bangle, "J. C. M."; Miss Lottie Shade, of
Bhelbyville, Ills., and Mrs. Kuto lteebe. of
Fekin, and Miss Ueplcr, of Pekin. Somo of
the victims were literally cooked to death by
the escaping steam. The river is being
dragged for more bodies.
.eaUlailve. (
' The Congressional Committee appointed
to investigate the labor trouble at Homo
atead. Pa., is now in session at Pittsburg,
a., taking testimony both from the mill
owners and th employees. Their report
will be submitted to congress at an early
Cyrus W. Field, tne ismoiis promoter ol
the Atlantic cable projoct, died at bis coun
try home In Arualey Park, N. Y. Mr. Field
we associated with many enterpri ses, among
v them being the elevated railroads of New
York City. He accumulated a big fortune,
but owing to a aeries of misfortune in
recent years he died comparatively poor.
Congressman Gillespie is at work on the
draft of a bill to be Introduced in the next
Pennsylvania Legislature, having for its
bject the prohibition of armed forces,
other than regular soldiers or militia, pa.
trolmg the streets or entering the State. The
nkertonsere aimed at, but til bill will
also apply to armed secret organisations ol
any kind.
t rim cad Peaalttee.
At Pittsburgh In a discussion over the
Homestead (Pa.)trlke, Hurry Floyd, a
horsedenler, was shot and mortally wounded
by John llradford, tin amalgamated mill
man.
William Harley beat.Annle Goodwin to
dentil with A club In Memphis, Trim.,
while a crowd watched him, powerless to
Interfere.
While an excursion boat was coming tip
the river near Gadsden, Ala., a political row
started between two brothers nsmeil Ulllard
and three other brothers named Green,
during which Witt Hlllard was fatally
tabbed, one of the Greens received a mortal
wound and another brother lost a Anger
and an eye.
Sheriff K. L. IWnbiich, of Clayton, Mo.,
shot and Instantly killed Major S. P. Smith,
ex-Assessor of that plac". The shooting
was the result of apolitical ipiarrel.
.tlnrtanrr.
1imic, July II. William Waldorf
Astor. the head ofthe fatuous Astor family,
died here to-day.
The death of Kate Castleton, the well
known nctrc, Is reported from Providence,
II. I.
Huron Wlumarlcigli, nged!), died In Lon
don. He was Chief Secretary for Ireland In
l"liS.
Mlscellnneon.
Three prisoners In the county Jail at
Marshalltown, In., sawed their way through
the roof, due made good his escape. An
other dangerously stashed with n run ir one
of his pursuers.
Two American lepersone barely living
mid the other dead have been found on a
ranch near lloise City, Idaho. Their dwell
ing was alive w ith vermin.
The President has signed the Ind an and
Postotllce appropriation bills.
I'ullilcnl.
The Kansas State Prohibition Convention
nominated for Governor I. . Pick ring, of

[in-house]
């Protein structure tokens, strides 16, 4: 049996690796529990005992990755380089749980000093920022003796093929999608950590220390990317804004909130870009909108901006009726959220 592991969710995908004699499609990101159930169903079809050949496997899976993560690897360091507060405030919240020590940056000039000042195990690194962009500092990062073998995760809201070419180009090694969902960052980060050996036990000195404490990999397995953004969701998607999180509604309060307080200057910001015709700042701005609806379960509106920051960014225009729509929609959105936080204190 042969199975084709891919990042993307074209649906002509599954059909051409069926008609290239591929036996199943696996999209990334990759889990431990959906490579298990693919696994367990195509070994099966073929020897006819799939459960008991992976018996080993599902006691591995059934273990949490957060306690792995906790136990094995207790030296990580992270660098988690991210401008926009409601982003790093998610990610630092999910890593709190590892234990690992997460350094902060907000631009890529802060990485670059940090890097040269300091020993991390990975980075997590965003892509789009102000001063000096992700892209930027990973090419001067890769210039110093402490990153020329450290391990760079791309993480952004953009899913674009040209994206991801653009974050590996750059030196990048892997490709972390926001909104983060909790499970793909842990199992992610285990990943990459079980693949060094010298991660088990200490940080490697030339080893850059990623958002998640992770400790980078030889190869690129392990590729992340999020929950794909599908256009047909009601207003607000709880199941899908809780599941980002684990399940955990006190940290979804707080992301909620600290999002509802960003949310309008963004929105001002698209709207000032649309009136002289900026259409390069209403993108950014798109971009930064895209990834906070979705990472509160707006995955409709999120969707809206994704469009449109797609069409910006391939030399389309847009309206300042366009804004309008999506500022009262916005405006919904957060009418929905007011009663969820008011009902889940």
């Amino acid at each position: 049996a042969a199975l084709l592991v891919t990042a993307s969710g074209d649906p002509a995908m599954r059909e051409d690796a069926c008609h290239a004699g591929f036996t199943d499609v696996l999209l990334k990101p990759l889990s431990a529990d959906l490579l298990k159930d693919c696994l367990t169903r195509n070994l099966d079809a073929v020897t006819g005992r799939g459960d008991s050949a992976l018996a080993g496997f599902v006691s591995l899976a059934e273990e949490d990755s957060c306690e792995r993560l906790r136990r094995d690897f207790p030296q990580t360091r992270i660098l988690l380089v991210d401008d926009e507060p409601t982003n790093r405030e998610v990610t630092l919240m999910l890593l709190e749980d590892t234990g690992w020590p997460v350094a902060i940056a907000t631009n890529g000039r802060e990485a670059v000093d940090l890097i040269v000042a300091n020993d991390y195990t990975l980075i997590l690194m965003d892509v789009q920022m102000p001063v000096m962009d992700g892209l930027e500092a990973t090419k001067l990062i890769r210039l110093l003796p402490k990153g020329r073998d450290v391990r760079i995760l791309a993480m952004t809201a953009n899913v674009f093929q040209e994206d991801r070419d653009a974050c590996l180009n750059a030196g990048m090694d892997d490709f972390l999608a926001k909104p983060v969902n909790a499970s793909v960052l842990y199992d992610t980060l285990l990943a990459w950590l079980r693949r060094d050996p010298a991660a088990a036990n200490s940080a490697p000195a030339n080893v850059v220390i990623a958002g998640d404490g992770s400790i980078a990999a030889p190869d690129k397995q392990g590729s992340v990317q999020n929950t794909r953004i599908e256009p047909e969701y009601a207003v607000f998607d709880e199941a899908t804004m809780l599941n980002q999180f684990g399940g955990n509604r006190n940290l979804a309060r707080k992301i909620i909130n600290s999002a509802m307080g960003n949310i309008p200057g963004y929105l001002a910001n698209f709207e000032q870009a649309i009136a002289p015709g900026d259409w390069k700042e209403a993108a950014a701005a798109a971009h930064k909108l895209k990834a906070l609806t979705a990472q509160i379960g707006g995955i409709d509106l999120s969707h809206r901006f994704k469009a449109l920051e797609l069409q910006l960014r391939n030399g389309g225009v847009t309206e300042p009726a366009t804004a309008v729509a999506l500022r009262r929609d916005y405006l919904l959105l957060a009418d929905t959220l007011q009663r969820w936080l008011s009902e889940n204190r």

Ol.ithe, law partner of ex-Governor St.
John.
The ticket named by the People's parly of
Minnesota Is ns follows: For Governor, Ig
natiis Donnelly: Lieutenant Governor, Kit
tle Hal vorsen; Secretary of State, H. II.
.Martin; Treasurer, P. M. Iliugilal.
I'nnaresialnnnl Sioiiilnntlnn.
II. Clay Snodgrass w& renominated fur
Congress in the Third Tennessee Congres
sional district. The convention Indorsed
"free silver."
Captain H. II. IVivonor, of Wheeling, was
nominated by acclamation for Congress by
tlie First district Republicans in Wheeling,
W. Vu.
tVnslililalnn News.
The President has signed the River find
Harbor and tjio Pension appropriation bills.
I Ires
A school building was burned nt llerk
hainstead, F.ngland, and eight children
perished.
hnntliirr.
Thirty-five death from Inllnenzn occur
td ut Valparaiso on Wednesday.
('reii.
Heavy rains have damaged Tennessee
wheat.
IIKYONII Ol' It IIOItllKII-S.
The English election returns up to Tues
day evening stands: Cousei vatives, KM;
Liberal-UuiotiiHts, '.7; total aiitl-llome Rule,
2-1; Liberals, Hl'lj Labor, 8; iiuti-l'ariirliilcs,
; Parncllitcs, 5.
A French Captain and ten soldiers were
killed in a Chinese ambuscado In Touquin.
Smnllpox Is epidemic ut Victoria, II. C.
Cholera lias practically depopulated
Dak u. .
The yellow fever epidemic Is getting bad
at Vera Crux.
A torpedo boat named the Rosalia ha
foundered In a storm off the coast of Uru
guay. All the oflicera were saved, but the
crew of 70 men are missing and while somo
of tbem may have escaped most are sup
posed to have been drowne 1. The Argen
tine ironclad Almlrunte Ilrown and the
cruiser Ycinticinto, en route to Spain, are
missing, and it la believed they are lost.
The latest dispatch from St. Gervais says
that 125 bodies have been recovered.
The number of bodies recovered nt St.Ger